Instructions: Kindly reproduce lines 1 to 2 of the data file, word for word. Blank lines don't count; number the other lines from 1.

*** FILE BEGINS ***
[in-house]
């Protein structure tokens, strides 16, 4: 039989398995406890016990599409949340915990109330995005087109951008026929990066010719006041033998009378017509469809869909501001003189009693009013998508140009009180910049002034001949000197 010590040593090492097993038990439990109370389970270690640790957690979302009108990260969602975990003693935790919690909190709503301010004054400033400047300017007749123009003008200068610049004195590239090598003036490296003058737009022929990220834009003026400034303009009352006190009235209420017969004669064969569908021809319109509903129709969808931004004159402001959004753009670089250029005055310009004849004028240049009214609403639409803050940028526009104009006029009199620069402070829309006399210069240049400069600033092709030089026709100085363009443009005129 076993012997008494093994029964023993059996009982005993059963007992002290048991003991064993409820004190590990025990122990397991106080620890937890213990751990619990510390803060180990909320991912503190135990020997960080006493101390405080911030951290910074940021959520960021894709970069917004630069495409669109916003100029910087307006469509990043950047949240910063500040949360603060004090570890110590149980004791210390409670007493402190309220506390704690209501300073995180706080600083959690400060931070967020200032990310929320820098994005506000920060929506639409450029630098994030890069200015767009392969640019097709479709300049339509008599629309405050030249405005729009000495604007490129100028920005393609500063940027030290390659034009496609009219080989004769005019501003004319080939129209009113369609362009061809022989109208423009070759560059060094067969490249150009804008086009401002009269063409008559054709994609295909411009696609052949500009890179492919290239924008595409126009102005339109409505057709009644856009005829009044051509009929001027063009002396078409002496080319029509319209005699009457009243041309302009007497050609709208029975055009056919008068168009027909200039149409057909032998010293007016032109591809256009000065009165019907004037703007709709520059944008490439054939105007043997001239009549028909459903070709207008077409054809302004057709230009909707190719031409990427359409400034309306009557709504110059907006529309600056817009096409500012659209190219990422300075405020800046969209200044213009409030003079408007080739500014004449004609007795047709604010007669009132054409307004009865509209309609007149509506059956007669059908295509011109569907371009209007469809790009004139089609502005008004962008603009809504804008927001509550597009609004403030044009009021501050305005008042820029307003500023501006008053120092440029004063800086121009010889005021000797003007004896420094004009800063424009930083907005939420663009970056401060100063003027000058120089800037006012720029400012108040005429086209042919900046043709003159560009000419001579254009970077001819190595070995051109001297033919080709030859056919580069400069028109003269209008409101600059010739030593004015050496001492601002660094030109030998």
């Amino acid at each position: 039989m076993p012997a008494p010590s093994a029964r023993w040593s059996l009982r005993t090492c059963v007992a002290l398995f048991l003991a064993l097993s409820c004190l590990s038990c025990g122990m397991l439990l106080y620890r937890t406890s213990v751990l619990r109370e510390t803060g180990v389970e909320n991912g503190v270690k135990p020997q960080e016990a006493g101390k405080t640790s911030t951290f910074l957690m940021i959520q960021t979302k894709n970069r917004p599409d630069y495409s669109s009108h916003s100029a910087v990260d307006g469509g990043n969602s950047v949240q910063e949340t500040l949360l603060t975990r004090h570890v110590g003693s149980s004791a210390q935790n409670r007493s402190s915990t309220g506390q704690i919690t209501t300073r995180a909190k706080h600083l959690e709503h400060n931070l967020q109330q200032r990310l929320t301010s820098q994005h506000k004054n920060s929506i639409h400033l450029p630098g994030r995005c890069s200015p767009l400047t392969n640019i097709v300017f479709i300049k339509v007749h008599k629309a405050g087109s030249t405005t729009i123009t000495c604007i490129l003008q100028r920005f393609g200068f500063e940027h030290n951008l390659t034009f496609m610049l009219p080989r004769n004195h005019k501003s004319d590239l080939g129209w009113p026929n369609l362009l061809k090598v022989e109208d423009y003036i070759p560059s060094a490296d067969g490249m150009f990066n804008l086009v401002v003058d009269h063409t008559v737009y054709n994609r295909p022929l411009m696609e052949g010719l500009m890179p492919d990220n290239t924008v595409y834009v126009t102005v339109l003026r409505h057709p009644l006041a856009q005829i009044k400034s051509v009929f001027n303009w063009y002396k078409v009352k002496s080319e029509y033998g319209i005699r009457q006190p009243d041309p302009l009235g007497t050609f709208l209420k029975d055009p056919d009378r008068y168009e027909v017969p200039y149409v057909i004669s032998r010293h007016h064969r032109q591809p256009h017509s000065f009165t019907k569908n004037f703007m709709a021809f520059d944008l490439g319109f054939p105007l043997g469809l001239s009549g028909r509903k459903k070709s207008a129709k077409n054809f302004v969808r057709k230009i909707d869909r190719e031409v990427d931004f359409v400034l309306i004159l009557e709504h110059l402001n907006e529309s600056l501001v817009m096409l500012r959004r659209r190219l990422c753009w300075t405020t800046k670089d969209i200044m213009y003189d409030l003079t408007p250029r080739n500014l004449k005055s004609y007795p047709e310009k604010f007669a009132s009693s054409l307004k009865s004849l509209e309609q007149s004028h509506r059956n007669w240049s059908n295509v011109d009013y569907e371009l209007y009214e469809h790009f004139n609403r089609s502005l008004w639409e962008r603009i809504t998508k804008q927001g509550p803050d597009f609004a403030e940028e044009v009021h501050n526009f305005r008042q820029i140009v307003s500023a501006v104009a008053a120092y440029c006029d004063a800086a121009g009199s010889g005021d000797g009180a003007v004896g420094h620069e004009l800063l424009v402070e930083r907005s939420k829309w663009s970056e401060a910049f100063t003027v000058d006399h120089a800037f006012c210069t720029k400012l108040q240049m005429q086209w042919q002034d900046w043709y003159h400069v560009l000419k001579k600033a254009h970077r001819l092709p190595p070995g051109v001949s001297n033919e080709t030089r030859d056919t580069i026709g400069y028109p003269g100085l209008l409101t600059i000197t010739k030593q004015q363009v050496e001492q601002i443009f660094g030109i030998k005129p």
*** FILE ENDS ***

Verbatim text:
[in-house]
């Protein structure tokens, strides 16, 4: 039989398995406890016990599409949340915990109330995005087109951008026929990066010719006041033998009378017509469809869909501001003189009693009013998508140009009180910049002034001949000197 010590040593090492097993038990439990109370389970270690640790957690979302009108990260969602975990003693935790919690909190709503301010004054400033400047300017007749123009003008200068610049004195590239090598003036490296003058737009022929990220834009003026400034303009009352006190009235209420017969004669064969569908021809319109509903129709969808931004004159402001959004753009670089250029005055310009004849004028240049009214609403639409803050940028526009104009006029009199620069402070829309006399210069240049400069600033092709030089026709100085363009443009005129 076993012997008494093994029964023993059996009982005993059963007992002290048991003991064993409820004190590990025990122990397991106080620890937890213990751990619990510390803060180990909320991912503190135990020997960080006493101390405080911030951290910074940021959520960021894709970069917004630069495409669109916003100029910087307006469509990043950047949240910063500040949360603060004090570890110590149980004791210390409670007493402190309220506390704690209501300073995180706080600083959690400060931070967020200032990310929320820098994005506000920060929506639409450029630098994030890069200015767009392969640019097709479709300049339509008599629309405050030249405005729009000495604007490129100028920005393609500063940027030290390659034009496609009219080989004769005019501003004319080939129209009113369609362009061809022989109208423009070759560059060094067969490249150009804008086009401002009269063409008559054709994609295909411009696609052949500009890179492919290239924008595409126009102005339109409505057709009644856009005829009044051509009929001027063009002396078409002496080319029509319209005699009457009243041309302009007497050609709208029975055009056919008068168009027909200039149409057909032998010293007016032109591809256009000065009165019907004037703007709709520059944008490439054939105007043997001239009549028909459903070709207008077409054809302004057709230009909707190719031409990427359409400034309306009557709504110059907006529309600056817009096409500012659209190219990422300075405020800046969209200044213009409030003079408007080739500014004449004609007795047709604010007669009132054409307004009865509209309609007149509506059956007669059908295509011109569907371009209007469809790009004139089609502005008004962008603009809504804008927001509550597009609004403030044009009021501050305005008042820029307003500023501006008053120092440029004063800086121009010889005021000797003007004896420094004009800063424009930083907005939420663009970056401060100063003027000058120089800037006012720029400012108040005429086209042919900046043709003159560009000419001579254009970077001819190595070995051109001297033919080709030859056919580069400069028109003269209008409101600059010739030593004015050496001492601002660094030109030998």